The feeling of guilt is something every mom experiences once in a while. Mom that prospers in an office, stay-at-home mom that makes (or bakes?) doughnuts for the entire class on a special event, and mom who doesn’t do both. It’s only a matter of degree, how far is each mom willing to go and kill herself for doing something wrong or not doing something right.The root of this feeling, though, lays far beyond “mom’s feeling of guilt”. It’s more of an overall, overwhelming feeling of guilt, something that is dragged from the childhood, from bad education, from bad examples and bad teachers. But in this post I am going to focus on the feeling of guilt that grows in mom’s head, which is related to her children.
Where does the feeling of guilt come from?
Lack of self-appreciation
The feeling of guilt comes with lack of self appreciation. Lack of self appreciation comes with negative emotions. Negative emotions come with tasteless thoughts. Tasteless thoughts come with lack of consciousness (who let them in? Have you? Or have they made their way in with no permission?)
The feeling of guilt grows exponentially as a result of physical and emotional exhaustion. When nothing shines inside, when there are no ideas, no dreams and no energy. All there is are these kids running and jumping around. And there are all the others: other moms, grand-moms, friends, unknown
agents advisers and tons of other energy-suckers who have the best intentions (beware, beware, beware!) to help the poor, unqualified mom to manage her shaky life. All these unwanted guests add weight to the feeling of guilt like a huge, rotten cherry on the top of a sour cream on a outdated cookie. You got the metaphor.
For the first time in her life mom has tried something new. She deeps her toes in cold water: a new job, a new project, a new dress (toes?) – it does not matter what it is. Mom, who has previously dedicated
all her time most of her time to her kids suddenly takes a leap aside. Her kids, at that time, stay with the nanny, the grandma, the husband, the partner, the cat – anyone, who, naturally, is not qualified enough to treat them as they deserve to be treated (it’s all in mom’s head, definitely).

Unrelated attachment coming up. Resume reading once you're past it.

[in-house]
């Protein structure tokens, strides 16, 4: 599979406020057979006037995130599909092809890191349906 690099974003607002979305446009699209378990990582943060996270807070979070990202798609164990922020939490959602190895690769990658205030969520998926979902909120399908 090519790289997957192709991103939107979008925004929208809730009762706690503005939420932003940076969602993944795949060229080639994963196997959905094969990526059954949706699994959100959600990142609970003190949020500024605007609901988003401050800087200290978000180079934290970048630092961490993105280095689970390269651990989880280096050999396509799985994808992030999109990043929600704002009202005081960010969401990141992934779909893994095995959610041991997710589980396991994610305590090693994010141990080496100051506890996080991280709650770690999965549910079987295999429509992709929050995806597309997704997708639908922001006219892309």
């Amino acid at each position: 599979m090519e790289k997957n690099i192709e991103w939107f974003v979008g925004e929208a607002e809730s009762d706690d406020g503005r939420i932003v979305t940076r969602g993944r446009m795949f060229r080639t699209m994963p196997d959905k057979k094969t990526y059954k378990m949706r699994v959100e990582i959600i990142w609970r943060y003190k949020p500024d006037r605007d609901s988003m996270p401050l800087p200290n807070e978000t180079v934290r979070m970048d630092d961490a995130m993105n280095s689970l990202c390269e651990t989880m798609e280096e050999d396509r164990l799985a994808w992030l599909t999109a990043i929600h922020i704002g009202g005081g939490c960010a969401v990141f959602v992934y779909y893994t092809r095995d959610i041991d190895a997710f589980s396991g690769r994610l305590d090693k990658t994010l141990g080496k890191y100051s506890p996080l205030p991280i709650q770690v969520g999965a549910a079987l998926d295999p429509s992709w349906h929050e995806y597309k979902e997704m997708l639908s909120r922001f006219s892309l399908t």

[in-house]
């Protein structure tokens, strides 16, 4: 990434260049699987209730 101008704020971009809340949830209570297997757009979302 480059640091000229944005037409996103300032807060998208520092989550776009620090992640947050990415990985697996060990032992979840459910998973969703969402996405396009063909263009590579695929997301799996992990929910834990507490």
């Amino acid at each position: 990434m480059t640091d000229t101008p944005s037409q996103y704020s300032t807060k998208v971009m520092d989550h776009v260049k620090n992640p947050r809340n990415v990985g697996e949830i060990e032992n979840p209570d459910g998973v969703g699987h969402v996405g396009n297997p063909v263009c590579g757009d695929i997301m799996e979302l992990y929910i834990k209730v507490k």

Another example is when moms
scream break their patterns of behavior.For example, I see myself as a calm and caring mom. Therefore, occasional outbursts can make me feel really bad about myself. How could a meditating, balanced and conscious mom like myself break down, shout at her kids and send them to bed right away? Yep, these things happen to the calmest moms.
Pride is in a way related to the previous reason – breaking the behavioral pattern. Some moms consider themselves flawless and feel secretly proud about themselves. Something they would, typically, never admit. Whether they do or do not fully acknowledge their secret pride, it is still there.Once the image of the perfect mom is distorted, for whatever reason, mom feels devastated to an extent. She has less reason to be proud of herself. She has come down from the Olympus to the harsh reality – she is the ordinary, human mom now. Ouch.
Why is it important to get rid of the feeling of guilt?
The feeling of guilt is like a worm, eating the mom from the inside. It does not let her concentrate on what is really going on at the moment. It throws her to the past over and over again, sucks her energy in gallons and adds pain and agony to what has already been experienced. Therefore, in order to make the right conclusions and go on with life, it is vitally important to cut any slightest feeling of guilt. Learn the lesson – yes. Eat myself up about it – no.
Techniques to kill the feeling of guilt.
There have been many teachers in my life who said “get inside this pain, feel it to the bones and then it will disappear”. Well, it does not work for me, or at least has not worked so far. Once I plunge into the pain, it becomes a never-ending story of chewing the agonizing gum of upsetting memories.
So here are my personal techniques, and maybe, they will work for you too. Consistency, as always, is the secret weapon that makes things work.
Here is what I tell myself on the rare occasions when feeling of guilt strikes me (not necessarily in this order):
- I might have been wrong as I see it now. But back then I reacted as my mind told me. I was conscious of myself (was I?), and this outburst was completely in time. Life is still good.
- Children know their mom is human and she gets angry. I am not a raging mom on a permanent basis. The way I expressed myself was not perfect, but it happened so. Let it be.
- This outburst was a good lesson for me. I let it happen because I was tired and exhausted. The lesson I have learned is – plan my day in a better way. Let myself have some more time alone. Save more energy for the evening when everybody is more tired and things might heat up.
And the most important mantra: I am still the very good mom. There will be tomorrow when we’ll have the chance to start a new day with the lessons learned. My children have learned their lesson and I have learned mine.